Now that the 6" strips are done, you need to add the top horizontal strip of 1-1/2 webbing. You can see above that I started near a corner, and worked my way around over the blue straps, and the corner straps. I also used a wide zigzag stitch to lap the ends together. (Don't sew the blue strap tails on accident. I did one this time around and had to undo it.) If your machine can't get through the areas with multiple layers of webbing, just come back and sew those by hand.


Almost done. Now we need to do the buckles. You'll need 4 4" pieces of 1" webbing. You are after something like this.




You want the bottom of the webbing to be 5" from the top, or so the cam buckle, when pulled tight will be just below the 1-1/2 webbing. Its helpful to first pin the webbing to hold it together, and then pin it to the dropbag. Again, sew an X. If this is too much for your machine, you may need to sew it by hand.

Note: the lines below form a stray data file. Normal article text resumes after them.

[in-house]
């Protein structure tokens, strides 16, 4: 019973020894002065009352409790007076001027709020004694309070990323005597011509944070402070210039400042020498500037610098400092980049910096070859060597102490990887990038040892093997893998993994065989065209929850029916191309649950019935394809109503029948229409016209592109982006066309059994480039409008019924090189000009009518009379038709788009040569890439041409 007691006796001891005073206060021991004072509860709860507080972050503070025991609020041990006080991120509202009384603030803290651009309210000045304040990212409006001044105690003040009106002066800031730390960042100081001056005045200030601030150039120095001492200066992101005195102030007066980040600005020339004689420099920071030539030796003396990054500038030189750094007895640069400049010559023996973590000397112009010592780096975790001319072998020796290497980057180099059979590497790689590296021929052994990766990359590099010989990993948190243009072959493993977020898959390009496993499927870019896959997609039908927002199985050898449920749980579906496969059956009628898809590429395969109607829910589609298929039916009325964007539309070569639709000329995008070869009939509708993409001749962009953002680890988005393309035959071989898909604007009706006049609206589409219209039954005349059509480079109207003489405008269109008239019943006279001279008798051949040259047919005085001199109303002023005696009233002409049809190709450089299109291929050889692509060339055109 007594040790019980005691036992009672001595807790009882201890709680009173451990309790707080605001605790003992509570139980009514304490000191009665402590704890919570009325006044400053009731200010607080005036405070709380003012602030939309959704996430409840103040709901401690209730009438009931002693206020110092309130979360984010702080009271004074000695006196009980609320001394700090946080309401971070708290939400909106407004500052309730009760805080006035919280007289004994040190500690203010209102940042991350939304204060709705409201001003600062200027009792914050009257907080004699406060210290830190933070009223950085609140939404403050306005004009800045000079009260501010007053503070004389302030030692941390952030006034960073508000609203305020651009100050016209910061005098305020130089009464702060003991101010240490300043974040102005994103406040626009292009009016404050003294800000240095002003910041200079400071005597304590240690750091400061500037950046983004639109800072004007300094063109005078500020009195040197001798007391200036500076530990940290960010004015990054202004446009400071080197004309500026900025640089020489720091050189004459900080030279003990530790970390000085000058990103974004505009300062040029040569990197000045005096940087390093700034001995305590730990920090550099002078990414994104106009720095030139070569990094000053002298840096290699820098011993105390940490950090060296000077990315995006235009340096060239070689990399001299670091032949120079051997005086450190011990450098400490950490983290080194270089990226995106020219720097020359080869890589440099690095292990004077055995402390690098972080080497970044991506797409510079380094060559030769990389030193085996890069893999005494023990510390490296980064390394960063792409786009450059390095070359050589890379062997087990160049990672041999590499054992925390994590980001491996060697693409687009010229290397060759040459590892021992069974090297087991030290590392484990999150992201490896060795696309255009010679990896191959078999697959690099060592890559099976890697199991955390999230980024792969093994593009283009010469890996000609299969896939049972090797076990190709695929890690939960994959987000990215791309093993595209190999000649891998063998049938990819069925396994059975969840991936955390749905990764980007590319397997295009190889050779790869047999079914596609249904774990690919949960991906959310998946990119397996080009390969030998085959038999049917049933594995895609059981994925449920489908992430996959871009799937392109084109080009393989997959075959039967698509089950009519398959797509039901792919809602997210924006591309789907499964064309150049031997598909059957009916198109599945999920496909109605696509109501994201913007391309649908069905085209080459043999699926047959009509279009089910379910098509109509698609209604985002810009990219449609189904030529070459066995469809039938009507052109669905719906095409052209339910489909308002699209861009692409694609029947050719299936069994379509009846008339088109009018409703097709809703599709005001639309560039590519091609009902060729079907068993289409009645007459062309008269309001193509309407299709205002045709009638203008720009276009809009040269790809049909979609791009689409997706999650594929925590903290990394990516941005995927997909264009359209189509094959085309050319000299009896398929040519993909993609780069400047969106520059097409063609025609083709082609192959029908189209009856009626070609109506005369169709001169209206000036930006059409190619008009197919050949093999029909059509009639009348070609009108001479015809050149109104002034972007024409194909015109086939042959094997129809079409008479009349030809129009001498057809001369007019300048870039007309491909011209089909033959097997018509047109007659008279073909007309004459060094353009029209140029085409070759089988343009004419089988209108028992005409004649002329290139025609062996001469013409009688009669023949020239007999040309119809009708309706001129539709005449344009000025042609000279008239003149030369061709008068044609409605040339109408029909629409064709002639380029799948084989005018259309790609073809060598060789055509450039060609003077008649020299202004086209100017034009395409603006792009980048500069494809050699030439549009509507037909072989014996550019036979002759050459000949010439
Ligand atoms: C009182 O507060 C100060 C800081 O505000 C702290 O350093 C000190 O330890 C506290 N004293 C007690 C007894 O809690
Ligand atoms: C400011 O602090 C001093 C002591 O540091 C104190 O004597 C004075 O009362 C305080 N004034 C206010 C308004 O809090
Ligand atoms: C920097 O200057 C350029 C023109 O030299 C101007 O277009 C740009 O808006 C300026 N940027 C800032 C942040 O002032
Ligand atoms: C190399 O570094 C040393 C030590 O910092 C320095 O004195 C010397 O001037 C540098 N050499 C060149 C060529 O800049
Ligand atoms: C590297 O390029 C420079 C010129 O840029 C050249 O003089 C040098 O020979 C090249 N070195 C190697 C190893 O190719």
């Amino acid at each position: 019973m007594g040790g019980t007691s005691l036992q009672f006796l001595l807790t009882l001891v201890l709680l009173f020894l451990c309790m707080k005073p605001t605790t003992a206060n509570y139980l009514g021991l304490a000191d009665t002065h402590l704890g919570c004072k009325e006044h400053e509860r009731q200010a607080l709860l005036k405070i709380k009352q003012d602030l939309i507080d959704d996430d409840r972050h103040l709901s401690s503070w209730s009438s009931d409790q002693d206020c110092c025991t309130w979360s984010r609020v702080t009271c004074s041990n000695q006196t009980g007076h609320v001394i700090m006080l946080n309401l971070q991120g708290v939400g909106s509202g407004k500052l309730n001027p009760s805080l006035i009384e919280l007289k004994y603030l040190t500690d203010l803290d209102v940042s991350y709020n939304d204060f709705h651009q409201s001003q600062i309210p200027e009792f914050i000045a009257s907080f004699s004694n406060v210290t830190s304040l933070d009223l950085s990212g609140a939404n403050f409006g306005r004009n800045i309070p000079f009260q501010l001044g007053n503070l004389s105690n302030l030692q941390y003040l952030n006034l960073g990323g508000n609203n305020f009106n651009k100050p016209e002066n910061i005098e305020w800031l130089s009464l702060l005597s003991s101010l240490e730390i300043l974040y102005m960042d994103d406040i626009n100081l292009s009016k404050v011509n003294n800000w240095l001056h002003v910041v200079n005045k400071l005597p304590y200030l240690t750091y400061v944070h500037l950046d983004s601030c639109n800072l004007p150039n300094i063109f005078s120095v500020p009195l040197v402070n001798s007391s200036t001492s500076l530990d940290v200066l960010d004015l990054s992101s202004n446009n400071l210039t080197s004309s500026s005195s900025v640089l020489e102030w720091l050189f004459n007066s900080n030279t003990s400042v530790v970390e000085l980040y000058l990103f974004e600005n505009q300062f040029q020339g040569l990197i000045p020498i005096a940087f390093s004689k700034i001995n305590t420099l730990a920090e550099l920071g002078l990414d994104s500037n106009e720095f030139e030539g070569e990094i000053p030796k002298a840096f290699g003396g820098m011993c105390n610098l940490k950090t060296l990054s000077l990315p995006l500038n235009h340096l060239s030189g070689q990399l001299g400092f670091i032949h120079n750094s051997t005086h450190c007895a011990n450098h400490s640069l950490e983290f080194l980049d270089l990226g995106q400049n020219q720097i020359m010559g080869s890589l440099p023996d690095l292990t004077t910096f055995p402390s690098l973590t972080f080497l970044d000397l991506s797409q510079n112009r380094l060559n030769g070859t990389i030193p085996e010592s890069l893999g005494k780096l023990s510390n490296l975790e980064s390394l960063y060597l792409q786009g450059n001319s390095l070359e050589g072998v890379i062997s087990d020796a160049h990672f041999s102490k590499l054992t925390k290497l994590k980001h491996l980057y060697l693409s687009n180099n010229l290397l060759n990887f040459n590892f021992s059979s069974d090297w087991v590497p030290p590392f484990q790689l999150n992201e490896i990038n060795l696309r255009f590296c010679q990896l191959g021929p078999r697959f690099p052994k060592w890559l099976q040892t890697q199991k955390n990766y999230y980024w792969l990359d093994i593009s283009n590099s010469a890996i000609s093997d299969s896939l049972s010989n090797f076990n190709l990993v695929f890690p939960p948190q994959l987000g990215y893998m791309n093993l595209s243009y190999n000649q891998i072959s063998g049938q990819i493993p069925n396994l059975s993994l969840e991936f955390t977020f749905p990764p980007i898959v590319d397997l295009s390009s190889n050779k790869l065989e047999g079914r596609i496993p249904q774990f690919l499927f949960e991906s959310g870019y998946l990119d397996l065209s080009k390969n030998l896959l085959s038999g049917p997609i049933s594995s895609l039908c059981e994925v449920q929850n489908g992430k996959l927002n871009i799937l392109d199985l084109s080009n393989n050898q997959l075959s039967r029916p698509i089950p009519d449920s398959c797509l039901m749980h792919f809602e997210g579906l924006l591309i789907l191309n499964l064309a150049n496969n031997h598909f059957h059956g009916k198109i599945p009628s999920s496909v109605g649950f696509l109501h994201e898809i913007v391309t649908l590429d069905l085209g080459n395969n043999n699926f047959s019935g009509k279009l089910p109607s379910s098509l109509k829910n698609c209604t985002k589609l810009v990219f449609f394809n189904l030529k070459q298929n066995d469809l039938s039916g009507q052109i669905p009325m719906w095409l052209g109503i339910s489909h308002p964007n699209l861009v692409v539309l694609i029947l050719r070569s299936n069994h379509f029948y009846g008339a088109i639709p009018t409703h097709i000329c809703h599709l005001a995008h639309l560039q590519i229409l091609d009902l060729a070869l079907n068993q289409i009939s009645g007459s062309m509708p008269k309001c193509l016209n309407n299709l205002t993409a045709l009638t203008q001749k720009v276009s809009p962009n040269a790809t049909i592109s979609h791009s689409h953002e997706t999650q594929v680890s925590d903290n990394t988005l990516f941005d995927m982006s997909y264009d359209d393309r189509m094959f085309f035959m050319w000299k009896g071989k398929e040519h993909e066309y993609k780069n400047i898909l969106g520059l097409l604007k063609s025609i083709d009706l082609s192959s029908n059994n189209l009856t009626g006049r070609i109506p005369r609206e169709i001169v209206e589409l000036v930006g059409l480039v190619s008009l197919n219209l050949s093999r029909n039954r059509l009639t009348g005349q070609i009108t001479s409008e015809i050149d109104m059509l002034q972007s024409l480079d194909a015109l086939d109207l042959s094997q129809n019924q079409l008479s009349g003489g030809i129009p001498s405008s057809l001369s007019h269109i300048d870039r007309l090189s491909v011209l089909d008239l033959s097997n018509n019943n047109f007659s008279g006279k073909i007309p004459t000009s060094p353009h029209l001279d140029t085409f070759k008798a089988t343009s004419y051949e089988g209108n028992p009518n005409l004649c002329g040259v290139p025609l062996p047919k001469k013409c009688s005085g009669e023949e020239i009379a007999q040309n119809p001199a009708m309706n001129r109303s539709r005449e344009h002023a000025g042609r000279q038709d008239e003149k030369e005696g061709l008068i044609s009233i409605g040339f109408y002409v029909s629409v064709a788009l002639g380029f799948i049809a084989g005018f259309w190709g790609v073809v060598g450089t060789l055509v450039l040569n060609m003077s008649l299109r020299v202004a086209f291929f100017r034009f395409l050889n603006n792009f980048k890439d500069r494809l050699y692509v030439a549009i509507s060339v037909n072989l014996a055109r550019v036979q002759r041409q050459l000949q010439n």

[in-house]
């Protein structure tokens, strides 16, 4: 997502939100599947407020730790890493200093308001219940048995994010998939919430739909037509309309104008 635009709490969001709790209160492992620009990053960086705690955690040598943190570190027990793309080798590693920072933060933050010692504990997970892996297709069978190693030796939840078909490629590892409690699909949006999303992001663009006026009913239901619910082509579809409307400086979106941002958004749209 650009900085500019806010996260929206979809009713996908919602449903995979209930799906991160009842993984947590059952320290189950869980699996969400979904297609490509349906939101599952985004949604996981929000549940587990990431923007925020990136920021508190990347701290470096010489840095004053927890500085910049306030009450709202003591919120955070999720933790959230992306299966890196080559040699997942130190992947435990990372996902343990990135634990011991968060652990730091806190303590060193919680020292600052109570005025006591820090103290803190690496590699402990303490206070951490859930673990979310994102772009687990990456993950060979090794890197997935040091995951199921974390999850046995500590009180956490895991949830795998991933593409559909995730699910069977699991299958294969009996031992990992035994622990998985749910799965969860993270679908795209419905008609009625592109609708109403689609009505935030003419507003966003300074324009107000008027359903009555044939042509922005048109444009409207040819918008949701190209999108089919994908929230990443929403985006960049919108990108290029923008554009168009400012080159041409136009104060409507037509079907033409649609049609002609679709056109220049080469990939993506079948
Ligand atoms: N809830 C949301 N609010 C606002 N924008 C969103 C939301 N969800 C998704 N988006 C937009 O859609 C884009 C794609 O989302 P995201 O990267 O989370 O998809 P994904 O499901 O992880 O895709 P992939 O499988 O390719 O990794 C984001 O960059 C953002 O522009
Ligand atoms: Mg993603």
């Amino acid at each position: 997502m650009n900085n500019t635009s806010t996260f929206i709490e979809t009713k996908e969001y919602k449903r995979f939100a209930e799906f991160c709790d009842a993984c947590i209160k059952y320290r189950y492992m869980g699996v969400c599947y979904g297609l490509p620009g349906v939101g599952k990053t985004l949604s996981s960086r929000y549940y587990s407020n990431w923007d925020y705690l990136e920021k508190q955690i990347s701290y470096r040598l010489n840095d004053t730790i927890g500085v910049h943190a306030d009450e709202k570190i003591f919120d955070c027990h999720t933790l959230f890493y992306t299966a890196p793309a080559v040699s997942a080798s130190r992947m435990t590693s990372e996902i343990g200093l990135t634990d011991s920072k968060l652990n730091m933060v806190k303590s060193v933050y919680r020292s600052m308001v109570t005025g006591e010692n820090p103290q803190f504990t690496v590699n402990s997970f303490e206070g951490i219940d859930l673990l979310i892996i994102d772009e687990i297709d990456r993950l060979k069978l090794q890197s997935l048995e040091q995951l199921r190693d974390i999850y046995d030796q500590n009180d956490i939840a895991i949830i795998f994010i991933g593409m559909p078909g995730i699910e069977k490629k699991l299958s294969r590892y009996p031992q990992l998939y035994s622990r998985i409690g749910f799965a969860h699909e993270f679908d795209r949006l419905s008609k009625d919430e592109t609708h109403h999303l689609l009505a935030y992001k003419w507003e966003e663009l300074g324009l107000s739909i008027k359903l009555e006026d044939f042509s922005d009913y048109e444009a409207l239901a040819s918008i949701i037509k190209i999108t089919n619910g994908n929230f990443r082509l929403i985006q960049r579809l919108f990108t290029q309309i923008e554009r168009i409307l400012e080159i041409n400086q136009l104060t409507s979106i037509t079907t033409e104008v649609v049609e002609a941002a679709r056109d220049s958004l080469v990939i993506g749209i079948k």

Once all the buckles are on, you just need to cut your blue strap tails at an angle and melt them so they feed through the buckles easily.











It took me about 4-5 hours, but I'm a little slow.

Cost:

I got the fabric for free from Peterson Canvas in Fort Collins, but i would guess textiline is aroudn 10 dollars a yard, and you shouldn't need much more than 2 yards Textilene® PetTex PVC Coated Polyester Mesh - Black

Cam and straps I got from strapworks.com Best place I could find. I went a bit overboard and bought 50 buckles and 1000' of each webbing. I would suggest just getting the regular weight, not heavy duty unless you have a nicer sewing machine.

Overall, I bet I spent 30-40 dollars?
 

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Everything I've done is with scrap from Empire Tarps in Henderson. Seriously, find time to drive out there during the week and ask if he will sell you some scrap fabric. He'll have a ton of scrap and he'll either give it to you or sell it to you cheap.

@Shaft I can't tell you how many times I've sewn something inadvertantly and had to rip it all out.